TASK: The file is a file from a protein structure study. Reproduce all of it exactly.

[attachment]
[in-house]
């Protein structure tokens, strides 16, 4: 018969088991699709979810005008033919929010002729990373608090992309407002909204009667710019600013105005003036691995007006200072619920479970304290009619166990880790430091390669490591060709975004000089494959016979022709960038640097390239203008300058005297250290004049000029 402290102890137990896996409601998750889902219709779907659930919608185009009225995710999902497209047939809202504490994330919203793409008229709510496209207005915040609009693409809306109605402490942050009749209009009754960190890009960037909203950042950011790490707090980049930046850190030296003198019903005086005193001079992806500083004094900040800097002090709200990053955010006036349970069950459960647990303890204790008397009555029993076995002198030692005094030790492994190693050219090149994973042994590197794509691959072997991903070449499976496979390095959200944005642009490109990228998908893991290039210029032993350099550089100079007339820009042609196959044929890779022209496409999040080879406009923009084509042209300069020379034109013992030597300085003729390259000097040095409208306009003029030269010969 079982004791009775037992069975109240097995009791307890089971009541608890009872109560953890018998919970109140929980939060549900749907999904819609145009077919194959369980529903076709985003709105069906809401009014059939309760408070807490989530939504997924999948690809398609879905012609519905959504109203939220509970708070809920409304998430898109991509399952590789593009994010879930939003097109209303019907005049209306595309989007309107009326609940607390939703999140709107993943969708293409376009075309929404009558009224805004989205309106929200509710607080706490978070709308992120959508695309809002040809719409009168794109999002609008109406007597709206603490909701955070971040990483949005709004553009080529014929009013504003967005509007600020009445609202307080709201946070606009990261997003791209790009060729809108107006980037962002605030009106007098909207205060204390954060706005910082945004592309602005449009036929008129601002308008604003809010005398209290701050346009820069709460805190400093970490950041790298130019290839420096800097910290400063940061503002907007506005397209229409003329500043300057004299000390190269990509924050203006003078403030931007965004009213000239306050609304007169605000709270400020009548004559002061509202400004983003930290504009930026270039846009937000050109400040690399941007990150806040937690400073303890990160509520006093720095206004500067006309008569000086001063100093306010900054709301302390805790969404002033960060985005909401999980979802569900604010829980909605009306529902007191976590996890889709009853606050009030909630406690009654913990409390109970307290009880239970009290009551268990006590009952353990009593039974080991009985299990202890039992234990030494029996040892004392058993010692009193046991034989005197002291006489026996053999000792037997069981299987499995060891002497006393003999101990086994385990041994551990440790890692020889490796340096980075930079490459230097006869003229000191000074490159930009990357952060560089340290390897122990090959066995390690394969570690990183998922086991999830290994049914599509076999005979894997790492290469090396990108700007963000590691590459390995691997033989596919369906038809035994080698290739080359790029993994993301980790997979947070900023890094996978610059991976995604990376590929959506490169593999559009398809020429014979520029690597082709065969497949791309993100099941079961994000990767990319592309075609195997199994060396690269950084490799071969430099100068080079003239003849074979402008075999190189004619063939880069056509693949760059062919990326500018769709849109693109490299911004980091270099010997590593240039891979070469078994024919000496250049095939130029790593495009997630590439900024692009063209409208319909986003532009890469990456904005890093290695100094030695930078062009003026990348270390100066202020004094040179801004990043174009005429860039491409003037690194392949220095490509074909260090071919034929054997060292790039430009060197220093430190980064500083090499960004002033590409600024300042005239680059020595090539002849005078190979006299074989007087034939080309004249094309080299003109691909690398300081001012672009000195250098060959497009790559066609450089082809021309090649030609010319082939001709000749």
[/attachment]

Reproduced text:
[in-house]
């Protein structure tokens, strides 16, 4: 018969088991699709979810005008033919929010002729990373608090992309407002909204009667710019600013105005003036691995007006200072619920479970304290009619166990880790430091390669490591060709975004000089494959016979022709960038640097390239203008300058005297250290004049000029 402290102890137990896996409601998750889902219709779907659930919608185009009225995710999902497209047939809202504490994330919203793409008229709510496209207005915040609009693409809306109605402490942050009749209009009754960190890009960037909203950042950011790490707090980049930046850190030296003198019903005086005193001079992806500083004094900040800097002090709200990053955010006036349970069950459960647990303890204790008397009555029993076995002198030692005094030790492994190693050219090149994973042994590197794509691959072997991903070449499976496979390095959200944005642009490109990228998908893991290039210029032993350099550089100079007339820009042609196959044929890779022209496409999040080879406009923009084509042209300069020379034109013992030597300085003729390259000097040095409208306009003029030269010969 079982004791009775037992069975109240097995009791307890089971009541608890009872109560953890018998919970109140929980939060549900749907999904819609145009077919194959369980529903076709985003709105069906809401009014059939309760408070807490989530939504997924999948690809398609879905012609519905959504109203939220509970708070809920409304998430898109991509399952590789593009994010879930939003097109209303019907005049209306595309989007309107009326609940607390939703999140709107993943969708293409376009075309929404009558009224805004989205309106929200509710607080706490978070709308992120959508695309809002040809719409009168794109999002609008109406007597709206603490909701955070971040990483949005709004553009080529014929009013504003967005509007600020009445609202307080709201946070606009990261997003791209790009060729809108107006980037962002605030009106007098909207205060204390954060706005910082945004592309602005449009036929008129601002308008604003809010005398209290701050346009820069709460805190400093970490950041790298130019290839420096800097910290400063940061503002907007506005397209229409003329500043300057004299000390190269990509924050203006003078403030931007965004009213000239306050609304007169605000709270400020009548004559002061509202400004983003930290504009930026270039846009937000050109400040690399941007990150806040937690400073303890990160509520006093720095206004500067006309008569000086001063100093306010900054709301302390805790969404002033960060985005909401999980979802569900604010829980909605009306529902007191976590996890889709009853606050009030909630406690009654913990409390109970307290009880239970009290009551268990006590009952353990009593039974080991009985299990202890039992234990030494029996040892004392058993010692009193046991034989005197002291006489026996053999000792037997069981299987499995060891002497006393003999101990086994385990041994551990440790890692020889490796340096980075930079490459230097006869003229000191000074490159930009990357952060560089340290390897122990090959066995390690394969570690990183998922086991999830290994049914599509076999005979894997790492290469090396990108700007963000590691590459390995691997033989596919369906038809035994080698290739080359790029993994993301980790997979947070900023890094996978610059991976995604990376590929959506490169593999559009398809020429014979520029690597082709065969497949791309993100099941079961994000990767990319592309075609195997199994060396690269950084490799071969430099100068080079003239003849074979402008075999190189004619063939880069056509693949760059062919990326500018769709849109693109490299911004980091270099010997590593240039891979070469078994024919000496250049095939130029790593495009997630590439900024692009063209409208319909986003532009890469990456904005890093290695100094030695930078062009003026990348270390100066202020004094040179801004990043174009005429860039491409003037690194392949220095490509074909260090071919034929054997060292790039430009060197220093430190980064500083090499960004002033590409600024300042005239680059020595090539002849005078190979006299074989007087034939080309004249094309080299003109691909690398300081001012672009000195250098060959497009790559066609450089082809021309090649030609010319082939001709000749």